Not the best view, or at least not as good as our view from some of our Japan hotels, but when the weather cleared, it was a nice view with the mountains. Too bad there was a ton of crazy construction behind our hotel that made for very noisy early mornings.
First on our agenda was to find something for dinner. I guess technically first was a little nap, but then it was to find some food. I used the Trip Advisor app on my iPhone and discovered there was a high ranked vegetarian restaurant not too far from the hotel. After walking and walking and asking around, we finally found the building we were looking for...the Temple Stay building...not surprisingly this is where we would find a Buddhist Temple across from the building where there was a vegetarian (temple food, as Buddhists are primarily vegetarian, or those that are stricter in practice) restaurant. Interestingly, we would visit this temple the next day.
The restaurant is called Baru, or also sometimes spelled Balwoo. I had read online that everyone at the table has to order the same amount of dishes. The two options were 12 course or 15. Seeing as we weren't too hungry, 12 seemed to be the best option. Here is the menu we ordered from, but it is hard to read and she took it away after we ordered. When the food came we were presented with a much easier to read menu, so that picture is below. This just gives you an idea of how things looked as we ordered.
This is the nice set up we had for our seat at the table.
When the first dish arrived at the table we were "served" two tiny white "things" and the server poured water on them, at which point they grew. After close examination I giggles a little because these were hand towels to use before we began our meal.
Here is the menu were were given as the first dish was served. Every time something was brought to use, the server pointed to it on the menu so we knew what we were eating. Thank heavens!
This is the rice gruel. I really liked this dish.
Next was the Deodeok salad. I had no idea what Deodeok was, so I had to look it up online. It is a root commonly used in Korean dishes. We had it prepared in a salad with a delicious pine nut dressing.
Next up were the pancakes. These are all different colors because they are made from different vegetables.
The following dish contained a few items. There are vegetable dumplings, the colored cubes are salted tofu and the roll is rice and wild herbs.
I wish I could tell you what this is! From the menu, the best I can tell is that this is called Neung-I bosot cho hwe, which is described as "mixed to the soured red chili paste with Korean mushroom". It was definitely interesting.
I liked this part the best. It was like a cucumber rolled around some sprouts.
This is the 4 year old ginseng root. I know you are thinking the root is a little small for 4 years, so as I learned later, 4 years means that at 4 years the root is picked and replanted. Anything that grows from 4 year old ginseng is known as 4 year old ginseng. The other one they use is the 6 year ginseng. This was certainly interesting and really strong. I wasn't sure how to really eat it so we sort of just bit into it and chewed a littler before realizing it was a bit "hot". We did like the sauce and I also enjoyed the white item served with it. It was some sort of root as well.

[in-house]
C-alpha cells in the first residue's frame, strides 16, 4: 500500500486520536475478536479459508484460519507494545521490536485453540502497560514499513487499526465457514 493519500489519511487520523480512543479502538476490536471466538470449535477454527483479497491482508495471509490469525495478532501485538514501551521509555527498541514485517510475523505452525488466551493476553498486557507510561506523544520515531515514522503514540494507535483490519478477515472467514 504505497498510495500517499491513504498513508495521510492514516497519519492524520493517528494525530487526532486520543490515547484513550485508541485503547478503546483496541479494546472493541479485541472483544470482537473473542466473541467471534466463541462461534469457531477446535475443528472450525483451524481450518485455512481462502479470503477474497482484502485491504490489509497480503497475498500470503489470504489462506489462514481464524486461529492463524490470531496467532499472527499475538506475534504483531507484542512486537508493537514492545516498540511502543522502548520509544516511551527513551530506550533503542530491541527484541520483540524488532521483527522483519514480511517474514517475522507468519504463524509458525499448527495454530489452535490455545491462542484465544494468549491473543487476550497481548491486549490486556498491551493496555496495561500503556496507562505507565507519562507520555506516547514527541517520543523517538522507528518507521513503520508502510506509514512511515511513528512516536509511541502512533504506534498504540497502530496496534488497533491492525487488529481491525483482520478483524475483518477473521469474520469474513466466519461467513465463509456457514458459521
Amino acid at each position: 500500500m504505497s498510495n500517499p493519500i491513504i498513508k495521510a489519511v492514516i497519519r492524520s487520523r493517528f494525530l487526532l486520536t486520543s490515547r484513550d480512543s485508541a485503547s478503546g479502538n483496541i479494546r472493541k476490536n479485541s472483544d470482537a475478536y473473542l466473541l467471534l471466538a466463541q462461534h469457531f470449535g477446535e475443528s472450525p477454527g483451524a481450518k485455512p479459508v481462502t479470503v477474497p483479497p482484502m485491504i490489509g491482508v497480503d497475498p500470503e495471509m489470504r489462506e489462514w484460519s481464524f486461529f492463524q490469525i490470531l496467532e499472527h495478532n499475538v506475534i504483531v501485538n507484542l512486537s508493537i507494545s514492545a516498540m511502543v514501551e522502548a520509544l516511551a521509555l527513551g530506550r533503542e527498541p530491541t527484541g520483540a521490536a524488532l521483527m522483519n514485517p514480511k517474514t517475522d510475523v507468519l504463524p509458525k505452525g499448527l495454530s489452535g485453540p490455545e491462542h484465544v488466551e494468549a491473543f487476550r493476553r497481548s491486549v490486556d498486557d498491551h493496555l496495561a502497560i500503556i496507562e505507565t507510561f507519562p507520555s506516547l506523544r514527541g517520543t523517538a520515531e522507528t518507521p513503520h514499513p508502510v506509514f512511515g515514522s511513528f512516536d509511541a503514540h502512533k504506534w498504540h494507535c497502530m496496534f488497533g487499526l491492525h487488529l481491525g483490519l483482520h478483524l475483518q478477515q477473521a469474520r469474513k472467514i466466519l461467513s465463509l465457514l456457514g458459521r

Next up was one of our favorite dishes. It is listed as mushrooms and vegetables with Korean chili paste. It was like tempura veggies and topped with some seeds. Really yummy!
Next out came the Perilla seed soup with tofu and wild greens. I must say this was a very interesting texture and I am still not sure what I make of it. I imagine the texture is similar to chia seeds after they have absorbed a lot of liquid (I have never let it get to that point).
I couldn't believe my eyes when all of this came out. These are the various side dishes prepared for the day. I made my sister be the guinea pig and try each one first. Some were winners but others we were't too sure about. Just not the kind of flavors we are used to, I guess!
This soup was really good, although I could hardly believe I was able to eat anything else. This is the soup of the day prepared from the temple's homemade bean paste.
Then came the last course for the dinner meal. This is a lotus leaf wrapped around a rice dish.
Inside is double steamed sticky rice with gingko, jujube, chestnut and black sesame. The rice was really good, but I was too stuffed to eat even half of it.
Can you believe after all that we still had dessert coming? At least it was a small portion. First came these vegetable and fruit chips, homemade of course.
These were wonderful. I have no idea what they are, but they were definitely kiwi flavor.
To go along with our dessert we were served this chilled cinnamon punch called sujeonggwa. Yummy!
Boy were we stuffed after that 12 course vegetarian meal. I am definitely glad we tried it out. Plus, the price was amazing so we didn't feel too bad that we couldn't finish it all (it came to about $36 a person). With food in our bellies we were ready to head back to the hotel and do a little shopping along the way. Good thing we had good stores between the restaurant and our hotel. After that we needed to get some good sleep because we had a full day of sightseeing ahead of us.
QUESTIONS: Have you ever had Buddhist temple cuisine? What is the largest meal you have ever been served (in courses)? Have you ever tried ginseng in food (not supplements)?